Of course, NEC also showcased its latest identification technologies, including our newest innovation, Multi-Modal Integrated Biometric Workstation (IBW), which is NEC’s latest MBIS platform.  Watch Kris Ranganath from NEC provide the newest advancements in ID technology in this video.

Also, one of the more popular attractions was the demo of SmartScan, our next-generation livescan solution launched earlier this year.  John Dowden, senior product manager for NEC’s biometrics business, wowed audiences with the capabilities of a livescan station designed with a sleek footprint, intuitive Windows 10 user interface and high-horsepower capabilities for a variety of applications both in-house and out in the field.

So that’s it – if you missed AFIS Internet this year in Atlanta, you missed out! Of course, you can catch a glimpse or relive the excitement by checking out our photo library.

 

2016 Annual AFIS Internet User Conference

2016 Annual AFIS Internet User Conference

Want more information about a Safety and Security solution?

Fill out the form, and we’ll have a solutions expert reach out to you. 
 
 
 

 



NEC SmartScan Propels Livescans Forward at IAI’s International Education Conference

In the world of biometrics and identity management, livescan technology is nothing new. First introduced in the early 1990s, the earliest livescans were used by law enforcement to electronically capture fingerprint and, later in the 2000s, palm print images. The primary uses case was for criminal bookings and for searching against the state and FBI’s criminal fingerprint database.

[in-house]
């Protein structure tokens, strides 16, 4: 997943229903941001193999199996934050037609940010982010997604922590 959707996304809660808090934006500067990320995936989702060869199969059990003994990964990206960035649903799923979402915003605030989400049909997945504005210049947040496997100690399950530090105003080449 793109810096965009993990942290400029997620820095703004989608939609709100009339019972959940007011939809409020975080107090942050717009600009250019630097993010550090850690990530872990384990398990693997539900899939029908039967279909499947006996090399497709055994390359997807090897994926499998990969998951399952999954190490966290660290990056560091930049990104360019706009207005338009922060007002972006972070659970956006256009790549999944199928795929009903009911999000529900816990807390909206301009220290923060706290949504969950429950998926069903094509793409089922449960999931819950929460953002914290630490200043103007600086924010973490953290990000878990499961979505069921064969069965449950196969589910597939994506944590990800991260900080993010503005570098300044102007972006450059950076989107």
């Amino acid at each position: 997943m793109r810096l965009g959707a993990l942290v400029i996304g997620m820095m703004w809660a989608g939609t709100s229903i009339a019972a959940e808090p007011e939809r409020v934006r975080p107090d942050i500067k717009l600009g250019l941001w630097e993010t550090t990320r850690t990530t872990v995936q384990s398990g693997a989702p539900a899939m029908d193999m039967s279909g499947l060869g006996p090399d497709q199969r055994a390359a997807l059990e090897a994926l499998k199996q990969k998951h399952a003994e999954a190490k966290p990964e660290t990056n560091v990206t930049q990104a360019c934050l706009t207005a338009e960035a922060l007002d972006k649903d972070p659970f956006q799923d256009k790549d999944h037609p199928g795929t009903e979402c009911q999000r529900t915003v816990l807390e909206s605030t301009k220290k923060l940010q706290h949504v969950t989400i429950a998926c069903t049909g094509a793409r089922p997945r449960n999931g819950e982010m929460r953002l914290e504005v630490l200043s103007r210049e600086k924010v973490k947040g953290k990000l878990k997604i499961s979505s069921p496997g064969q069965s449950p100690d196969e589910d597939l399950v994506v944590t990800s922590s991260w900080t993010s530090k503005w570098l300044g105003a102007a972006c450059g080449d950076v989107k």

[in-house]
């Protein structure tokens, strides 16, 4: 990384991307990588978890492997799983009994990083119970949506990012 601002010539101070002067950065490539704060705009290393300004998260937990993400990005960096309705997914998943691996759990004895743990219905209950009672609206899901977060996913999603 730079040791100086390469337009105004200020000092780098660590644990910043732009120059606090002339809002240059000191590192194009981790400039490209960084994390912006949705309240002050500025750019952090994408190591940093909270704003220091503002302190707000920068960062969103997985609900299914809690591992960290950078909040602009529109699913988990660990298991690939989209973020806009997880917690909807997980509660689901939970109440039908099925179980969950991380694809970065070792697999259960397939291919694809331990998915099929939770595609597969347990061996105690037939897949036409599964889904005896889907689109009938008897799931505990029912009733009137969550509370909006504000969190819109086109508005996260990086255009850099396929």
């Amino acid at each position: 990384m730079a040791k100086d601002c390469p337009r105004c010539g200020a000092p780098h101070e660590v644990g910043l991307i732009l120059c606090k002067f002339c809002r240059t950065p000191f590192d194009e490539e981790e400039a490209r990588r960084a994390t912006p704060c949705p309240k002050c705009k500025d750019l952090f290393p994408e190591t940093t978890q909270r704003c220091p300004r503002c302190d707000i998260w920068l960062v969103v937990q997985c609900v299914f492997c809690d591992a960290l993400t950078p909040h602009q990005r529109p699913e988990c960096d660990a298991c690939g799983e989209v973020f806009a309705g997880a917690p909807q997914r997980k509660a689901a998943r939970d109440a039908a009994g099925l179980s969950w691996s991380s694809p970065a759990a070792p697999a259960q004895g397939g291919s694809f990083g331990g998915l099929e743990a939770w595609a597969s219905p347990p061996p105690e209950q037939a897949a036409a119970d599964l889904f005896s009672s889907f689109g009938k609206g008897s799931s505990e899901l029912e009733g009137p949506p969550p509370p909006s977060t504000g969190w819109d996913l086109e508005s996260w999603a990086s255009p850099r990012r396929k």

Fast-forward some 20 years, and, while there have been some advancements in the technology through the years, the software and user interface hasn’t changed all that much. NEC thinks now is the time for a renaissance in livescan technology.

This week at the International Association for Identification’s 101st International Education Conference in Cincinnati, NEC launched the next generation in livescan technology, called NEC SmartScan. You can read the details in our press release, but suffice it to say that SmartScan is designed to significantly enhance what had become an obsolete technology with an outdated user interface.

Why start a renaissance in livescan now?

For starters, rapid rotation of correctional officers leads to a constant need for training and a battle against poor quality finger and palm prints. We now have the ability to significantly enhance the user experience using the Microsoft Windows 10 operating system. This allows us to leverage a more personalized look and ability for swipe, scroll, pinch and zoom and give the system a much more modern look and feel, leading to accelerated training and improved image quality capture.

Secondly, LiveScan reliability and service has been poor. Our remote managed services, coupled with the industry’s most talented and dedicated support personnel available 24×7, leads to higher uptime, better customer satisfaction and guaranteed service level agreement (SLA) performance. The bottom line is keeping this technology online and running smoothly is a major priority in today’s world.

Thirdly, the individual components of livescan have gotten faster, better and more secure. For example, NEC’s own NeoFace facial recognition technology, recognized by the National Institute of Standards and Technology (NIST) as the world’s most accurate, will be used for operator logon and as a means to avoid duplicate data entry. Let’s leverage that in a world-class livescan!